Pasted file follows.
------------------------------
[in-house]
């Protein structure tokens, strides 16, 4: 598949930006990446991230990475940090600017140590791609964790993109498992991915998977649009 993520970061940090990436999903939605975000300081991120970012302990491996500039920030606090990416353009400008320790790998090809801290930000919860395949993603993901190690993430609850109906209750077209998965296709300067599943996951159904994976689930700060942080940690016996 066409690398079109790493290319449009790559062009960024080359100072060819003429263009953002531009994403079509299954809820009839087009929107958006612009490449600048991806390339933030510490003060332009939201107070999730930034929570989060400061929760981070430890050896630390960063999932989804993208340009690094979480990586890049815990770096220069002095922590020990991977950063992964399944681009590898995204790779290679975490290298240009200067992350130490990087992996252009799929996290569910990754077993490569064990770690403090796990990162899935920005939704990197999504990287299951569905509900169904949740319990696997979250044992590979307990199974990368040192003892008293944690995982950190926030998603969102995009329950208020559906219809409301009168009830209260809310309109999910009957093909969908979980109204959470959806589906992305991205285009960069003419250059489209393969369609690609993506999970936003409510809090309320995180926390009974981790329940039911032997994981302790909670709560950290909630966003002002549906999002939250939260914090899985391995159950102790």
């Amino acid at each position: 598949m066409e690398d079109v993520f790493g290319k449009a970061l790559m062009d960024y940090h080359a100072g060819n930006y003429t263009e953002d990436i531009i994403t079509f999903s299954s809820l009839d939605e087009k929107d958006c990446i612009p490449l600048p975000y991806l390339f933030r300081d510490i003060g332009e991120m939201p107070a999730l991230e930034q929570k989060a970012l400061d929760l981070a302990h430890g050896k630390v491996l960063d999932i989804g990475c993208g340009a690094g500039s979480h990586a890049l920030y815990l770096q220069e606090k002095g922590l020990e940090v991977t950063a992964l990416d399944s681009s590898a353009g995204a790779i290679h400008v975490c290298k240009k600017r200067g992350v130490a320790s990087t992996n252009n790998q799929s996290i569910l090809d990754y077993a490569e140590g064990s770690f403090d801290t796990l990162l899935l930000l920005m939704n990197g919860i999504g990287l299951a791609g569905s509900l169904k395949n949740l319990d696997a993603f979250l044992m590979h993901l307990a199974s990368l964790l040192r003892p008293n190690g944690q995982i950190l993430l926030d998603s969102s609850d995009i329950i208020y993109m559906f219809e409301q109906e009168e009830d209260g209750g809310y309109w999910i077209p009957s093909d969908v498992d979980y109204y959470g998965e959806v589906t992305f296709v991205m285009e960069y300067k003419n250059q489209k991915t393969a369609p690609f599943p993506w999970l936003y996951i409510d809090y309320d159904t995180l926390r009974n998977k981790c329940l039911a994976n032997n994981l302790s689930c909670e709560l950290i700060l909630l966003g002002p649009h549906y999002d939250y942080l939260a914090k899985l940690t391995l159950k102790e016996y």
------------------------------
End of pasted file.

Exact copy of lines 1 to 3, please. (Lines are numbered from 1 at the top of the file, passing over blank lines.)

[in-house]
């Protein structure tokens, strides 16, 4: 598949930006990446991230990475940090600017140590791609964790993109498992991915998977649009 993520970061940090990436999903939605975000300081991120970012302990491996500039920030606090990416353009400008320790790998090809801290930000919860395949993603993901190690993430609850109906209750077209998965296709300067599943996951159904994976689930700060942080940690016996 066409690398079109790493290319449009790559062009960024080359100072060819003429263009953002531009994403079509299954809820009839087009929107958006612009490449600048991806390339933030510490003060332009939201107070999730930034929570989060400061929760981070430890050896630390960063999932989804993208340009690094979480990586890049815990770096220069002095922590020990991977950063992964399944681009590898995204790779290679975490290298240009200067992350130490990087992996252009799929996290569910990754077993490569064990770690403090796990990162899935920005939704990197999504990287299951569905509900169904949740319990696997979250044992590979307990199974990368040192003892008293944690995982950190926030998603969102995009329950208020559906219809409301009168009830209260809310309109999910009957093909969908979980109204959470959806589906992305991205285009960069003419250059489209393969369609690609993506999970936003409510809090309320995180926390009974981790329940039911032997994981302790909670709560950290909630966003002002549906999002939250939260914090899985391995159950102790």
């Amino acid at each position: 598949m066409e690398d079109v993520f790493g290319k449009a970061l790559m062009d960024y940090h080359a100072g060819n930006y003429t263009e953002d990436i531009i994403t079509f999903s299954s809820l009839d939605e087009k929107d958006c990446i612009p490449l600048p975000y991806l390339f933030r300081d510490i003060g332009e991120m939201p107070a999730l991230e930034q929570k989060a970012l400061d929760l981070a302990h430890g050896k630390v491996l960063d999932i989804g990475c993208g340009a690094g500039s979480h990586a890049l920030y815990l770096q220069e606090k002095g922590l020990e940090v991977t950063a992964l990416d399944s681009s590898a353009g995204a790779i290679h400008v975490c290298k240009k600017r200067g992350v130490a320790s990087t992996n252009n790998q799929s996290i569910l090809d990754y077993a490569e140590g064990s770690f403090d801290t796990l990162l899935l930000l920005m939704n990197g919860i999504g990287l299951a791609g569905s509900l169904k395949n949740l319990d696997a993603f979250l044992m590979h993901l307990a199974s990368l964790l040192r003892p008293n190690g944690q995982i950190l993430l926030d998603s969102s609850d995009i329950i208020y993109m559906f219809e409301q109906e009168e009830d209260g209750g809310y309109w999910i077209p009957s093909d969908v498992d979980y109204y959470g998965e959806v589906t992305f296709v991205m285009e960069y300067k003419n250059q489209k991915t393969a369609p690609f599943p993506w999970l936003y996951i409510d809090y309320d159904t995180l926390r009974n998977k981790c329940l039911a994976n032997n994981l302790s689930c909670e709560l950290i700060l909630l966003g002002p649009h549906y999002d939250y942080l939260a914090k899985l940690t391995l159950k102790e016996y």